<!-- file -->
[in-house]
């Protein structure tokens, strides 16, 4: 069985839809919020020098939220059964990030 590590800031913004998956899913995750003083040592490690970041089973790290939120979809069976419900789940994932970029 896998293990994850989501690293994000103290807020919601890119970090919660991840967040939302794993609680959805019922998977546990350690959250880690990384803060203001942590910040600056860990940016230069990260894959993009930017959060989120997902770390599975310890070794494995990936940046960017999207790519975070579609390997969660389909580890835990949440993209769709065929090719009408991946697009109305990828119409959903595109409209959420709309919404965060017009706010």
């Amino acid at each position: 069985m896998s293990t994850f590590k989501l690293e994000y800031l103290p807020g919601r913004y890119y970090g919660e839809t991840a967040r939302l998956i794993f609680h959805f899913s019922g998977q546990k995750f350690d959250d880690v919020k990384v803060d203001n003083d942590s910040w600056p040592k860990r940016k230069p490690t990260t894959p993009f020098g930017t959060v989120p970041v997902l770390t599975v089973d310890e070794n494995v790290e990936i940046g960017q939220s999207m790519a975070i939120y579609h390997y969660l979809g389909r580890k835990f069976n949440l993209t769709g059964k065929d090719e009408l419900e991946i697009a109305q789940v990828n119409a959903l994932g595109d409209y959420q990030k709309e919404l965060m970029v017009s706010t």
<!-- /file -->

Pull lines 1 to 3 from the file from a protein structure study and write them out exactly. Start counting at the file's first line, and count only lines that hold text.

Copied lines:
[in-house]
């Protein structure tokens, strides 16, 4: 069985839809919020020098939220059964990030 590590800031913004998956899913995750003083040592490690970041089973790290939120979809069976419900789940994932970029 896998293990994850989501690293994000103290807020919601890119970090919660991840967040939302794993609680959805019922998977546990350690959250880690990384803060203001942590910040600056860990940016230069990260894959993009930017959060989120997902770390599975310890070794494995990936940046960017999207790519975070579609390997969660389909580890835990949440993209769709065929090719009408991946697009109305990828119409959903595109409209959420709309919404965060017009706010």
């Amino acid at each position: 069985m896998s293990t994850f590590k989501l690293e994000y800031l103290p807020g919601r913004y890119y970090g919660e839809t991840a967040r939302l998956i794993f609680h959805f899913s019922g998977q546990k995750f350690d959250d880690v919020k990384v803060d203001n003083d942590s910040w600056p040592k860990r940016k230069p490690t990260t894959p993009f020098g930017t959060v989120p970041v997902l770390t599975v089973d310890e070794n494995v790290e990936i940046g960017q939220s999207m790519a975070i939120y579609h390997y969660l979809g389909r580890k835990f069976n949440l993209t769709g059964k065929d090719e009408l419900e991946i697009a109305q789940v990828n119409a959903l994932g595109d409209y959420q990030k709309e919404l965060m970029v017009s706010t």